48

I read the subversion book and it is clear to me that subversion does not store individual files but only deltas in order to minimize disk space. Subversion also does the same with binary files as well (this used to be a huge weakness of CVS).

However I do not understand the exact mechanism. When I commit a file what happens?

  1. Subversion stores only the diff (and already has the old version)
  2. Subversion deletes the previous version, stores the new file intact and creates a reverse diff in order to "re-create" the old version if needed.
  3. Something else that I haven't thought of.

The first case might seem the most logical. This however raises another question. If I have in a subversion repository a file with 1000 commits and a new developer checks out a clean copy, then subversion would have to fetch the original version (initial import) and apply 1000 diffs on this before returning the result. Is this correct? Is there some sort of caching for files where the latest version is kept as well?

Basically where can I find information on the svn repository internals?

Update: Apparently the backend of subversion plays a big role in this. At the time or writing FSFS uses option 1 while BDB uses option 2. Thanks msemack!

  • Minor correction: "Later versions of subversion also do the same with binary files as well". Subversion has ALWAYS done this (at least as far back as version 0.3.x). – myron-semack Feb 25 '10 at 13:51
  • 1
    possible duplicate of SVN performance after many revisions – Kyle Rozendo Mar 1 '11 at 5:50
  • I also find this very confusing. There are several back ends available, bdb and fsfs. Then there are documents about "bubble up", skip-delta which seem to contradict each other. What is the current way a default svn repo stores its files? – Thomas Jan 14 '17 at 21:42
14

Because Subversion's repository format is entirely internal, they are free to change the representation from one revision to the next. I believe the current revision generally stores reverse deltas (your option 2), but also stores complete snapshots periodically so it doesn't have to resolve 1000 diffs before returning a result.

The Subversion 1.6 release notes has a section on Filesystem storage improvements that has some notes on this, and links to other sources. Suffice to say that the details of Subversion data storage are complex and subject to change.

There is also a design document in the Subversion source tree that describes the use of skip deltas in Subversion. Generally, the /notes/ directory contains several useful documents regarding Subversion internals.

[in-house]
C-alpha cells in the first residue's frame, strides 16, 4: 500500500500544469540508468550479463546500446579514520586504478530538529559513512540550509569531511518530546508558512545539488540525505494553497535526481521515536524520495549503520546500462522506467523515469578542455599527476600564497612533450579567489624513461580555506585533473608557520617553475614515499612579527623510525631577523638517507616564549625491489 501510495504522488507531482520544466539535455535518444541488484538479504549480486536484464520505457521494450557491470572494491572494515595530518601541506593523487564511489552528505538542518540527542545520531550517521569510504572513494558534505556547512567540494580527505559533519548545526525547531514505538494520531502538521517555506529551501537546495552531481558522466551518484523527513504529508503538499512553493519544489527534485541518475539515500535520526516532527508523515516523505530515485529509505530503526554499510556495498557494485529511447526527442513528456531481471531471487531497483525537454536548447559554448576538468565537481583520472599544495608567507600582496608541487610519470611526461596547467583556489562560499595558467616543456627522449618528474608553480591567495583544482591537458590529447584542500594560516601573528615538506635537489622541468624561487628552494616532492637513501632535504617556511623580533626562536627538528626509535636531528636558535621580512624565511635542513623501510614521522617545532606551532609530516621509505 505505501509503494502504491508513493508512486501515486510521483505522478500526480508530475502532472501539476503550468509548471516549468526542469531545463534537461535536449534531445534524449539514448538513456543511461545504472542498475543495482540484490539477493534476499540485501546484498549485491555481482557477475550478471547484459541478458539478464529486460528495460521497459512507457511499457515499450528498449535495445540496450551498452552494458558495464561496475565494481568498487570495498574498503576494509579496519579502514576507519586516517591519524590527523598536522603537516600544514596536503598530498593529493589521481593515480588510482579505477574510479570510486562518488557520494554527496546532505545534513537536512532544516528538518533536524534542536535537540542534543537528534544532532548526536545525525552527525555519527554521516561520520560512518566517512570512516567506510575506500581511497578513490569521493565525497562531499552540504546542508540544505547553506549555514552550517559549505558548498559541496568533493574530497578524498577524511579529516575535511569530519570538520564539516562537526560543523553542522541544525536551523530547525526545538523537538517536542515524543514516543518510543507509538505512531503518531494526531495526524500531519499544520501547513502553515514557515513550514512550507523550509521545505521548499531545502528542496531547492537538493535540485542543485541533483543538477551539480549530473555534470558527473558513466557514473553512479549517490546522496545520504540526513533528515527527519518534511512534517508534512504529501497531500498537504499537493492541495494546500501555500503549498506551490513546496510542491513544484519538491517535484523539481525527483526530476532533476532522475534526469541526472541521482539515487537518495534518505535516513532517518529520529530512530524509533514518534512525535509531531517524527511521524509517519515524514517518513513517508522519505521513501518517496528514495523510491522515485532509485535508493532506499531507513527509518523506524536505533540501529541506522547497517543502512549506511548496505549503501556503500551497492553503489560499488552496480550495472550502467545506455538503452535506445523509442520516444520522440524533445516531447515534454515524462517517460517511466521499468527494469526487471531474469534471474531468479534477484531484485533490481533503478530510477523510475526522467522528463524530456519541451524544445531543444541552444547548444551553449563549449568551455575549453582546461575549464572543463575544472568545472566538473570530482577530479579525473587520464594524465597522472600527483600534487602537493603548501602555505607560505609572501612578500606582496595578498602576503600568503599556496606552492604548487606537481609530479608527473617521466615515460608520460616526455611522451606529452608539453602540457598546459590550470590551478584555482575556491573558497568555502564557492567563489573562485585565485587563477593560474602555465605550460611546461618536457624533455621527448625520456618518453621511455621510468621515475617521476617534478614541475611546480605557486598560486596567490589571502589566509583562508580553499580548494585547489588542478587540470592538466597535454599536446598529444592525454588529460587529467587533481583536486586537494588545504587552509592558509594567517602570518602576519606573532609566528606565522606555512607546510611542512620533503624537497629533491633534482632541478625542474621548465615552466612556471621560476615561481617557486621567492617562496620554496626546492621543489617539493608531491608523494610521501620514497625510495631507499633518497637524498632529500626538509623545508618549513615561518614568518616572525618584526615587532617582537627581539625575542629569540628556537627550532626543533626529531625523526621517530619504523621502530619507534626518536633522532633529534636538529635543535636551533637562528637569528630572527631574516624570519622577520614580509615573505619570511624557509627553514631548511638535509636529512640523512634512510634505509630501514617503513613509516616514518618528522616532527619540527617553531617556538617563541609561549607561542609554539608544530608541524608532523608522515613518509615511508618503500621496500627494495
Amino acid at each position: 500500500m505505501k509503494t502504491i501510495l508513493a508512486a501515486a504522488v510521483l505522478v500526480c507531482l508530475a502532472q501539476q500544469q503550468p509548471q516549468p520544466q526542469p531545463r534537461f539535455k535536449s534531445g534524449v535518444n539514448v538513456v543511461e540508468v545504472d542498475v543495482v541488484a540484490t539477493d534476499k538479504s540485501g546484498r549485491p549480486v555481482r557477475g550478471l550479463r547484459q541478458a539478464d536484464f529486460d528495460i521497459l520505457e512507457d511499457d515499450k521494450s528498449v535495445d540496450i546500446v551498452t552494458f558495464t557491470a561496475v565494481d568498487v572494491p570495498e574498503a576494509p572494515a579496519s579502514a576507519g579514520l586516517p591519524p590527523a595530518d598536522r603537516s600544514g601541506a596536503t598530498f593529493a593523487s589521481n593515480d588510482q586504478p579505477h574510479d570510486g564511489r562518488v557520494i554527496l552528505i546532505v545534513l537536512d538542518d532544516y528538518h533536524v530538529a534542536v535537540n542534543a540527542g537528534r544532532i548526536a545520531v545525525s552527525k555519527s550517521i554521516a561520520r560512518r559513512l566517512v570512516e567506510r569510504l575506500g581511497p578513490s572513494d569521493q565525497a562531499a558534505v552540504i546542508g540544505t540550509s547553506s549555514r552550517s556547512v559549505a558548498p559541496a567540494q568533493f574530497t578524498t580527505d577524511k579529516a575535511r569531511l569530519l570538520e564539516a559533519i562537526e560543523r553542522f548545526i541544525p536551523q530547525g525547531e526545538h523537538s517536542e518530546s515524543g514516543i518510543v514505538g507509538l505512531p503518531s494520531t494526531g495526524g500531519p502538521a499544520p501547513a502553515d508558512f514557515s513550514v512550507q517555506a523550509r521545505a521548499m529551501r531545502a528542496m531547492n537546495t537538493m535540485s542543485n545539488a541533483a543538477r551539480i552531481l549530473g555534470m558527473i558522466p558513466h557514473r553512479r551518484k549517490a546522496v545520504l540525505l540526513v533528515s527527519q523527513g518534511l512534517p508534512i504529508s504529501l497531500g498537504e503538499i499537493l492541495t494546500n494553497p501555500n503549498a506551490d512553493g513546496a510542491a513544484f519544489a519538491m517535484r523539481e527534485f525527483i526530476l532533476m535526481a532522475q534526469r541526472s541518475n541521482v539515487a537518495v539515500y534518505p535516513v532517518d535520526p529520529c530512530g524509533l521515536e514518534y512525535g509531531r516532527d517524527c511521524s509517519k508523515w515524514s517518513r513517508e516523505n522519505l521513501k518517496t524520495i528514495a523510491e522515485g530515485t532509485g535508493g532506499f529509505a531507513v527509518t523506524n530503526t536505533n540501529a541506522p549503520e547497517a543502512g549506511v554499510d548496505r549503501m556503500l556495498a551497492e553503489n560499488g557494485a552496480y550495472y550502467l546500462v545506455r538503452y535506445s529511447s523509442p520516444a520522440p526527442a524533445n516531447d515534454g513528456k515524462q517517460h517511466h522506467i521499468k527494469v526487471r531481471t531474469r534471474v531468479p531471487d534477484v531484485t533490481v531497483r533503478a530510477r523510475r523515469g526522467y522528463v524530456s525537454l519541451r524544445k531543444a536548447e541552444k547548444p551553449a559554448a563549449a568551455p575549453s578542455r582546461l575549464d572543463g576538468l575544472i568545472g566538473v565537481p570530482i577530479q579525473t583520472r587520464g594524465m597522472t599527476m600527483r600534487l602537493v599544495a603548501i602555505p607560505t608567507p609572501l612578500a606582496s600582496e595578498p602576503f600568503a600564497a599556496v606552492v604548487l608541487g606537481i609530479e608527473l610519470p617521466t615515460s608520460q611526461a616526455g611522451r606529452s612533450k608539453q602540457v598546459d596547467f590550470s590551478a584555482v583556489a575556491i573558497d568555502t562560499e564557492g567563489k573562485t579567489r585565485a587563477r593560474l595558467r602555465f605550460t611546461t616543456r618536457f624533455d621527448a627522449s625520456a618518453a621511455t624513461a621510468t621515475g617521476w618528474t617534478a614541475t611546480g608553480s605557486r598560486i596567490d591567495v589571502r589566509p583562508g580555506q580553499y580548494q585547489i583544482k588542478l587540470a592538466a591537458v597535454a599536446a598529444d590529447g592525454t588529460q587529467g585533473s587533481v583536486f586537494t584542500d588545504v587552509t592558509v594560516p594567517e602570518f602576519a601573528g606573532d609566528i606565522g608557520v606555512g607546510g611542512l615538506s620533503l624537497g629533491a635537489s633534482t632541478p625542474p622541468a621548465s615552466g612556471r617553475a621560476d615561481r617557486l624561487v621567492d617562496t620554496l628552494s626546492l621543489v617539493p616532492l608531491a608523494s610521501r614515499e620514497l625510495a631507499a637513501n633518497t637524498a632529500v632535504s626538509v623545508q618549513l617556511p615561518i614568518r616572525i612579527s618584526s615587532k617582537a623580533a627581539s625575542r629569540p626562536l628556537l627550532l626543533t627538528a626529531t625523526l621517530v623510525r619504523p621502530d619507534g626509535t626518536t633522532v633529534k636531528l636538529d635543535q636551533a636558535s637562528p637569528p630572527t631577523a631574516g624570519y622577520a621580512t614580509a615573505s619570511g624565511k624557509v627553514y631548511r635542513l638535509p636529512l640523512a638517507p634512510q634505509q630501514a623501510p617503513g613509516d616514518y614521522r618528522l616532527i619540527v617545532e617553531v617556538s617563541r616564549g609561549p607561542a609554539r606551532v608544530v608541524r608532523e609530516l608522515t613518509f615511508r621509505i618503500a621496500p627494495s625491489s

9

From the Subversion Design document (which is quite dated, though) you can get this:

Like many other revision control systems, Subversion stores changes as differences. It doesn't make complete copies of nodes; instead, it stores the latest revision as a full text, and previous revisions as a succession of reverse diffs (the word "diff" is used loosely here – for files, it means vdeltas, for directories, it means a format that expresses changes to directories).

I don't think that was changed since.

Also, see Bubble-Up Method.

  • 3
    The design document you linked to refers to the old Berkeley DB database formate, which SVN no longer uses as the default. – myron-semack Feb 25 '10 at 13:53
9

I believe the following link would be of assistance to understand the fsfs architecture

http://svn.apache.org/repos/asf/subversion/trunk/subversion/libsvn_fs_fs/structure

3

the regular FSFS specification might help you.

Or if you use Berkeley DB, here's the specification for that.

FSFS uses reverse deltas to store the changes and skip-deltas to speed up some actions, if I understood everything correctly.

1

Each time you commit a change, the repository stores a new revision of that overall repository tree, and labels the new tree with a new revision number. Of course, most of the tree is the same as the revision before, except for the parts you changed.

The new revision number is a sequential label that applies to the entire new tree, not just to the files and directories you touched in that revision. However, colloquially, a revision number is used to refer to the change committed in that revision; for example, "the change in r588" ("r588" is shorthand for "revision 588") really means "the difference between repository trees 587 and 588", or put another way, "the change made to tree 587 to produce tree 588".

Have a look at : Subversion FAQ

Your Answer

By clicking “Post Your Answer”, you agree to our terms of service, privacy policy and cookie policy

Not the answer you're looking for? Browse other questions tagged or ask your own question.